I am pushing. I am directing the conversation. I am doing something urgently to shake up the energy. I am looking at a detailed, rigid agenda with a belief that I need to adhere to it. I am wondering what “content” or “tools” I should introduce to make the time valuable. I am asking incisive, relevant questions in a rapid-fire cadence, and those questions reflect my stellar listening. I am taking rigorous, near-verbatim notes tied to a story that I have a terrible memory and that a good memory is a critical prerequisite to being a great coach. I am trying to create a moment of transformation. I am talking about facts. I am making an argument. I am persuading. I am proving my point.
Why have I been unconsciously committed to making myself tired in some of my work?
My conscious commitment is to feel alive. And yet, I can see that some of the behaviors in which I’ve been engaged, the attitudes I’ve held, the work I’ve occasionally said yes to are making me tired. So, it’s apparent to me that I’ve been unconsciously committed to draining myself in some of my work.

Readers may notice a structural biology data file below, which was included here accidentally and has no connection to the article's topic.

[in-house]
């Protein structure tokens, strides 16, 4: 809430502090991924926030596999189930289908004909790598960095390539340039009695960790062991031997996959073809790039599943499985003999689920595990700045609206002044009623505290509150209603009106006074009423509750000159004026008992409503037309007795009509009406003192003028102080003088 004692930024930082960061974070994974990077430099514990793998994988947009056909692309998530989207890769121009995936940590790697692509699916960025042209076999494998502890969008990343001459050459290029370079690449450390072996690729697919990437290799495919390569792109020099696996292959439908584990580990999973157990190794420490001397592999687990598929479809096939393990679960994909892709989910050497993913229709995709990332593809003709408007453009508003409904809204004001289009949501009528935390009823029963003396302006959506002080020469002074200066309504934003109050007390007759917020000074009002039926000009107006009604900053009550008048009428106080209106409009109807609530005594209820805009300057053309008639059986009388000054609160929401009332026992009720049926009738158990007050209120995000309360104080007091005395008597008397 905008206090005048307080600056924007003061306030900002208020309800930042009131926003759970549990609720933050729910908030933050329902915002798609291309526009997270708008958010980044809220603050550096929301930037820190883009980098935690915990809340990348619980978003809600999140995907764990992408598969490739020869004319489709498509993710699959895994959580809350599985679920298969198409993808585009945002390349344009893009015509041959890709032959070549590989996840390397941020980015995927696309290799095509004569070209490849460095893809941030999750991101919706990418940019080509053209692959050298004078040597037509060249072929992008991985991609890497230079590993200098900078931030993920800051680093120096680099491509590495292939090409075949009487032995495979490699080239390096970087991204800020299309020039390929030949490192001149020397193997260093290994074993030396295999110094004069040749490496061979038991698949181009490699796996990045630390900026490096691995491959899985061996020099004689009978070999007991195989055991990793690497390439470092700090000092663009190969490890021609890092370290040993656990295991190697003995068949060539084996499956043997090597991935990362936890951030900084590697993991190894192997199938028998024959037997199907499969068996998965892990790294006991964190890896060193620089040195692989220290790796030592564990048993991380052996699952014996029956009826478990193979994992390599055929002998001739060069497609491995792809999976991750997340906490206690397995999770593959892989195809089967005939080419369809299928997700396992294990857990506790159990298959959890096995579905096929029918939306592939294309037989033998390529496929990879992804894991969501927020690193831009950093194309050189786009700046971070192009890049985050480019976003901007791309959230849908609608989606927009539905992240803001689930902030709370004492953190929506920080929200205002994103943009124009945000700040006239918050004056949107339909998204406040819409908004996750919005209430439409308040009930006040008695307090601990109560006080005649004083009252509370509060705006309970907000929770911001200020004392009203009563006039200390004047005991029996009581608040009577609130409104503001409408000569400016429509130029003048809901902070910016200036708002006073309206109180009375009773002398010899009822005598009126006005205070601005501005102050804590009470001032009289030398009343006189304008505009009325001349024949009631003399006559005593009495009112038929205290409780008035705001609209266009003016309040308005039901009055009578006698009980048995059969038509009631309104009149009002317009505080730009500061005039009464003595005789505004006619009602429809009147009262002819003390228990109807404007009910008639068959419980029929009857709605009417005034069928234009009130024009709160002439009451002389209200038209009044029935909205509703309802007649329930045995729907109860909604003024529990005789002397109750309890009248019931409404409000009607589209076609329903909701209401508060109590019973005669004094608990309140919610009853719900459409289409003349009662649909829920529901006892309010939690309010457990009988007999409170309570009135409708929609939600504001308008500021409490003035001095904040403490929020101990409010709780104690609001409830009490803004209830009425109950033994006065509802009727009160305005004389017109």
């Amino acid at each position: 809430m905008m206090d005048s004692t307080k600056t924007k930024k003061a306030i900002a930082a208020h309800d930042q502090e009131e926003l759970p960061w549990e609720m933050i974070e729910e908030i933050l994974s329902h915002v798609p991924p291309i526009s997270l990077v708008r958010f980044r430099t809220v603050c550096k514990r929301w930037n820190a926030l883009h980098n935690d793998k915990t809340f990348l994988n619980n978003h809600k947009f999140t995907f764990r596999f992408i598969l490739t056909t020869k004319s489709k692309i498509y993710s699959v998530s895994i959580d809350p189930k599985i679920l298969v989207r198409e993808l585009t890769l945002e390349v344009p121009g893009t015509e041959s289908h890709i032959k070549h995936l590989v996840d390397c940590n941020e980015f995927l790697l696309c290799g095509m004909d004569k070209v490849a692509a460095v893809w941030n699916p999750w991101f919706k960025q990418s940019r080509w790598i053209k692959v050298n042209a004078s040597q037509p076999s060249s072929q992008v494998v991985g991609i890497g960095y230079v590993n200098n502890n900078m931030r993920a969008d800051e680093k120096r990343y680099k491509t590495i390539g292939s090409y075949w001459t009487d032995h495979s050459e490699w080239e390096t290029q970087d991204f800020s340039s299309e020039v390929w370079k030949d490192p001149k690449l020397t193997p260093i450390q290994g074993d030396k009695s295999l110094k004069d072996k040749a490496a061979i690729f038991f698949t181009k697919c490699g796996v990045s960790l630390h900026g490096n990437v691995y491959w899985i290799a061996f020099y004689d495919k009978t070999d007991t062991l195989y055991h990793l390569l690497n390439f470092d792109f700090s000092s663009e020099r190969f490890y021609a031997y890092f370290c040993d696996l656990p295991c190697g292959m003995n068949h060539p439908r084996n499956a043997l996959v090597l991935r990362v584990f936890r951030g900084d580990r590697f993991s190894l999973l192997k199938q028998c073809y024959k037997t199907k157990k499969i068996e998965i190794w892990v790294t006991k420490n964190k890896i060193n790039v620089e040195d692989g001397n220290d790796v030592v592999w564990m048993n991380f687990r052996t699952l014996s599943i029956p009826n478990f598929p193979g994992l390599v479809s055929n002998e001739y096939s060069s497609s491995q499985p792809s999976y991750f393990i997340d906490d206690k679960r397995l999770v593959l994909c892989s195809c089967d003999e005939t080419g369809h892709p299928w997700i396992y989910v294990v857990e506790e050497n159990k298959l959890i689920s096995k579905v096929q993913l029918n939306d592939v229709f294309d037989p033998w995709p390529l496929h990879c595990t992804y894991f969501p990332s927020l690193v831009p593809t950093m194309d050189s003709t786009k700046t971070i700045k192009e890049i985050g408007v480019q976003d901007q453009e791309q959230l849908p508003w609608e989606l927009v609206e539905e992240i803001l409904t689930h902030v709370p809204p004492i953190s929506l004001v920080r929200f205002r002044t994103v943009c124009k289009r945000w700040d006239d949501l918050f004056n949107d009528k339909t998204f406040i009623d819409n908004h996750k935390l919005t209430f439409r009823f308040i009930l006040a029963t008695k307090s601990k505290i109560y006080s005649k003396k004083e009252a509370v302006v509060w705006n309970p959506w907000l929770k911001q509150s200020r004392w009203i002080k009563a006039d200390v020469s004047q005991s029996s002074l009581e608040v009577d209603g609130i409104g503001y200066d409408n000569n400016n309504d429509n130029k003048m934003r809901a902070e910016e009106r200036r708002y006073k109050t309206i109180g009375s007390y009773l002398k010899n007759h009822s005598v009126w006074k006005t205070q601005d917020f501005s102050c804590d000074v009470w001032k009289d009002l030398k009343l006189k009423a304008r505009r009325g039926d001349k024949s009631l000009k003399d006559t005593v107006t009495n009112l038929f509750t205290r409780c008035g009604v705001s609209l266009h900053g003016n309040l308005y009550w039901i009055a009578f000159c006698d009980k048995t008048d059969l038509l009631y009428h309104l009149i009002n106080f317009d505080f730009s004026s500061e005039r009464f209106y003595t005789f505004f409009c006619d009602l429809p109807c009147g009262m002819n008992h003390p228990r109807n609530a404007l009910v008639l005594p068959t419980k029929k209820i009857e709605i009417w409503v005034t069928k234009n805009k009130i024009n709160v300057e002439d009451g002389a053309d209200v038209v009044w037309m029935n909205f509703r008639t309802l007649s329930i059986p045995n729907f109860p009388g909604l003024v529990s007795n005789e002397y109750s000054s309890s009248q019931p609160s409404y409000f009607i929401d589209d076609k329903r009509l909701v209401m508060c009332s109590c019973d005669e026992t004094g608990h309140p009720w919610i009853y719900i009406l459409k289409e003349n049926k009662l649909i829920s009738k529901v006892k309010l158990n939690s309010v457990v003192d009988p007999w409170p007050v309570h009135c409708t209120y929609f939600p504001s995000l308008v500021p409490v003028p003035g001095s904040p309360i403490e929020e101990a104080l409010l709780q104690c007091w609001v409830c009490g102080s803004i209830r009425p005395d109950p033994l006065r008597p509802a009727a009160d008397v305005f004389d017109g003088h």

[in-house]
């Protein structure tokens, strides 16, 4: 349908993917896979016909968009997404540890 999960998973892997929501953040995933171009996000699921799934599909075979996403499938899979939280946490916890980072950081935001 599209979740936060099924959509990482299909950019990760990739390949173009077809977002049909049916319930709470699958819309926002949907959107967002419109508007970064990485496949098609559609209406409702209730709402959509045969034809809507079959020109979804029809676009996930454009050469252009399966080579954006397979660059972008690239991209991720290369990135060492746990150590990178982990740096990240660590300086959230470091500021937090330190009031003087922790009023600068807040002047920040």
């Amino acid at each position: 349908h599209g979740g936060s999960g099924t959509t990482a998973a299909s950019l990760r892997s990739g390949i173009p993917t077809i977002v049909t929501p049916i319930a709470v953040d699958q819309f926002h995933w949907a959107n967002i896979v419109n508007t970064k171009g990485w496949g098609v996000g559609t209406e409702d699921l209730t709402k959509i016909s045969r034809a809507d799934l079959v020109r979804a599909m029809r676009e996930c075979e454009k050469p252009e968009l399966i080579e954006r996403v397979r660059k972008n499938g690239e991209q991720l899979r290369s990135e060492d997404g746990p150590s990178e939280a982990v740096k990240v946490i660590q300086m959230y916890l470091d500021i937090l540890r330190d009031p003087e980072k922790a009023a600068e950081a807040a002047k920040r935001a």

If I’ve been this committed, even unconsciously, there must be a reason. I see it right away: Coaching from my default, go-to behaviors is safe and comfortable. It feels less risky. I can point to what I’ve accomplished. We have measurable action steps to address before next time. It’s easier.
And when I ponder doing things differently, doing things in a way that allows me to be more present and more alive, I feel afraid of disappointing my clients. They are very, very smart. They have heaps of demands on their schedules. If I just “show up” without a “plan,” I think, they will wonder whether there is any ROI on our work at all. “Her coaching style is to show up and wait to see what we might talk about,” someone might say. “How useless.”